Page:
8 Steps for Coping with High-Conflict Coworkers

If given a choice, most of us would prefer not to work with people who have difficult personalities. Unfortunately, this is generally not an option.

In addition, how you engage with these co-workers reflects on your own value as an employee. An inappropriate reaction on your part may cast doubt on your judgment, and cause your supervisor to question your ability to handle interpersonal challenges. Even if it is widely accepted that your colleague is “the problem,” it is in your best interest to handle any tough interactions with respect and maturity. While the tips provided here are not always easy, especially when your emotions are running high, you will find the results are well worth the effort.

  1. Do not give others power over your well-being.

    Interacting with difficult colleagues – or even anticipating an interaction – can cause you to tense up, dampen your mood, and produce frustration and anger. In other words, it can ruin your day if you let it! The tips that follow will help you maintain a positive and healthy mindset when dealing with challenging personalities.

  2. Keep an open mind.

    Even if you have a history of negative encounters with a colleague, it is important not to make assumptions. Before deciding if and how to respond in a given interaction, take a step back and spend a few moments calmly evaluating the situation. You might learn, for example, that:

    • The OTHER PERSON has good intentions but is lacking in certain interpersonal skills; is from a culture with different social norms; does not feel physically well, or is suffering from depression or anxiety; is dealing with and distracted by personal problems; is operating under the pressure of tight deadlines; is frustrated or unhappy in his or her job; and/or feels underappreciated at work.

    • YOU resist situations in which another person has a different point of view and/or communication style than you; get unreasonably annoyed by certain traits and behaviors, even when there is no ill will intended; have unrealistically high expectations of other people; let your own moods and emotions influence your interpretation of events; and/or may have played a role in contributing to the negative interaction.

  3. Consider the whole person.

    When you have had repeated negative experiences with a co-worker, you may find yourself viewing him through a narrow lens: He is a difficult person, pure and simple! However, if you make an effort to separate the individual from the issues, you can probably find some good in him. Identify the strengths and positive qualities he brings to the workplace, and appreciate him for it.

  4. Be respectful.

    Be sure to extend to difficult people the same day-to-day courtesies you extend to your other co-workers. Greet them with a smile, express interest in their work, and ask for their input. While this will not necessarily soften their rough edges, ignoring, excluding, or speaking rudely could certainly make the situation worse.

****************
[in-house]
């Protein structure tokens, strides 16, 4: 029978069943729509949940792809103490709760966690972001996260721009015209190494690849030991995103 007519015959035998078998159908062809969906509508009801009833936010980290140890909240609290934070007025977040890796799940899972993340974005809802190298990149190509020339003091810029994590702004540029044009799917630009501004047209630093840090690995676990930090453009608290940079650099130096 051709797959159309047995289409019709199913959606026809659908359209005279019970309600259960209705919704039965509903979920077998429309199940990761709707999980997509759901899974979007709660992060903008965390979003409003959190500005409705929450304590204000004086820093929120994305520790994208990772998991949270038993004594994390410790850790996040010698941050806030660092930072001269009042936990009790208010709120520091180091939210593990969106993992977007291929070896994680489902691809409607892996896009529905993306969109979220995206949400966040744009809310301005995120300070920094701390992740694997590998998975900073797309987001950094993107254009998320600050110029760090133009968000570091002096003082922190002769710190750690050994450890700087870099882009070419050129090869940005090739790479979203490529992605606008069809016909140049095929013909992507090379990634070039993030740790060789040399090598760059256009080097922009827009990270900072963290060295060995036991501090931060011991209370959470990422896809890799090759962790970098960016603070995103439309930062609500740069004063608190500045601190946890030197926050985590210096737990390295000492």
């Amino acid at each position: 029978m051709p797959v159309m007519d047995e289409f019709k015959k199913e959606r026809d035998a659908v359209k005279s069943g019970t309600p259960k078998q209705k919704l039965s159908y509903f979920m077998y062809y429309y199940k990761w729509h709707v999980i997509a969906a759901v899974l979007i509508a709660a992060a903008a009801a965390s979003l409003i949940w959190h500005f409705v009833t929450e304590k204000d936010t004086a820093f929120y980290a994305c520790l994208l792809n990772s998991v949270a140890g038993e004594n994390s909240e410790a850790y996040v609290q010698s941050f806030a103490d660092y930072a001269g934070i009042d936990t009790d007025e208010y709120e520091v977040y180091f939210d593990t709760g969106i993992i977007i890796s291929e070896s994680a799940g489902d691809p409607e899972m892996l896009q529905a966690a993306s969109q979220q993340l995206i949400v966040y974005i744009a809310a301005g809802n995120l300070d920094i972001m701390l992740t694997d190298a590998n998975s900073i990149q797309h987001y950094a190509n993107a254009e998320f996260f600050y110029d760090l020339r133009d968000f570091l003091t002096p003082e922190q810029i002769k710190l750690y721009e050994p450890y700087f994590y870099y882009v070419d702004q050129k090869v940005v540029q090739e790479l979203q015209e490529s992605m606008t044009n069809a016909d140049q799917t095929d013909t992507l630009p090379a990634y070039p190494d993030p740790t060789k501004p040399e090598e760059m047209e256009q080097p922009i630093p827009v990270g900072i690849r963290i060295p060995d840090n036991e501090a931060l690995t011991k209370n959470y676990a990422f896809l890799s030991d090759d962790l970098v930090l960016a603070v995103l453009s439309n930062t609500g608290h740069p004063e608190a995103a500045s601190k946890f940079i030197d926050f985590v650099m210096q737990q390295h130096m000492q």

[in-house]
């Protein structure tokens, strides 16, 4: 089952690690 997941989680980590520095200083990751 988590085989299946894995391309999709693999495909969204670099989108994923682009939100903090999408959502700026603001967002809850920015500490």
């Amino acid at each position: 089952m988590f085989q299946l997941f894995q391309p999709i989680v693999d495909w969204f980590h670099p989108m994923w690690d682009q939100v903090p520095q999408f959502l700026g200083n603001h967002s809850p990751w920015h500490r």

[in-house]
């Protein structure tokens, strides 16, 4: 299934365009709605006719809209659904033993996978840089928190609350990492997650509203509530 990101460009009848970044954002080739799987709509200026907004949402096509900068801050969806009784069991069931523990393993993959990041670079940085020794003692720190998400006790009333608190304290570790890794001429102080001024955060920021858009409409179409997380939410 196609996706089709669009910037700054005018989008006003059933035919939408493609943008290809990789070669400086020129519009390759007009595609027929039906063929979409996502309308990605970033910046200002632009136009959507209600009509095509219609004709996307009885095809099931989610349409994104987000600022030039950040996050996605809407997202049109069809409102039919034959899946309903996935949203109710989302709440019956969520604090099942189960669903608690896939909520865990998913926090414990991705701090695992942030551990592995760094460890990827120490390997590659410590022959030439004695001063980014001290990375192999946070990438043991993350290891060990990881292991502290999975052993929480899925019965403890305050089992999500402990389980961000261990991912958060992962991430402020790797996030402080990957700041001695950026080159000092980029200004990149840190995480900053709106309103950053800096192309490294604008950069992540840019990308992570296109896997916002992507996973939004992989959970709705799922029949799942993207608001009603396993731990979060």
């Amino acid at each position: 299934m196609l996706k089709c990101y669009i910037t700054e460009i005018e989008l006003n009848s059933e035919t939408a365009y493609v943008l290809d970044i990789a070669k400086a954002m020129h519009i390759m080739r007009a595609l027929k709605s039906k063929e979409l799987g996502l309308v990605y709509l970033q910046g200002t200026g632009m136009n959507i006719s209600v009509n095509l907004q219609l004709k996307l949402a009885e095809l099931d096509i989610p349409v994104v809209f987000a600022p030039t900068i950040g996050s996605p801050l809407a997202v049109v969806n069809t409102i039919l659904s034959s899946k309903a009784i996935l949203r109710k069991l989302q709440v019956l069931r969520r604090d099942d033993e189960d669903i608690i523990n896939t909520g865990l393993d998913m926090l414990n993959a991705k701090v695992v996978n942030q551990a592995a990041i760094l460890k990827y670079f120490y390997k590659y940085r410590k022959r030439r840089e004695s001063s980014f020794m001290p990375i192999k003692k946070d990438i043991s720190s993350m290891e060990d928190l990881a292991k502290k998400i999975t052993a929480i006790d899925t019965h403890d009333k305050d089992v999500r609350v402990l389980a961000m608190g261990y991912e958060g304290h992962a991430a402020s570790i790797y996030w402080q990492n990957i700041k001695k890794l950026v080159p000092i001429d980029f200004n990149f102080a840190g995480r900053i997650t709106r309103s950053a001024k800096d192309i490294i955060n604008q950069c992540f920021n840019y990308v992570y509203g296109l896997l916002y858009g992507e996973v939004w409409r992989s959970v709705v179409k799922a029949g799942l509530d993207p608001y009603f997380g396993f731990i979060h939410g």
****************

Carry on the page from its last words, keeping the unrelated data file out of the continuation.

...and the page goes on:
5. Do not take it personally.

    Difficult people rarely target specific individuals. Rather, their challenging behavior is generally caused by circumstances in their own lives. Often, they are so caught up in their personal issues that they give no thought at all to how they are affecting those around them Recognizing it is not about you will enable you to feel empathy for your co-worker, respond in an appropriate way, and avoid grudges that will further impair your ability to work together.

  6. Do not engage in the drama.

    Avoid responding emotionally or going on the defensive if your colleague does something to upset or anger you. Try to shift the conversation in a more neutral or positive direction if possible. If you feel your self-control weakening, politely excuse yourself and take a short walk to clear your head.

  7. Resist the urge to complain and gossip after a challenging interaction has passed.

    It can be so tempting to share your experience – to tell others how you have been wronged and to swap stories with those who have had similar experiences! The best course of action, though, is to simply move on with your day. Continuing to think and talk about the situation prolongs its effect on your mood, interferes with your focus and productivity, and contributes to a negative work environment.

  8. Take next steps if warranted.

    All of the previous strategies focus on keeping the challenging behavior contained and in perspective. This does not mean, however, that you must tolerate continued mistreatment. If appropriate, bring the issue to the attention of your manager or Human Resources.

For more tips and information about handling the challenging personalities in your life, be sure to check out our Difficult People archive!

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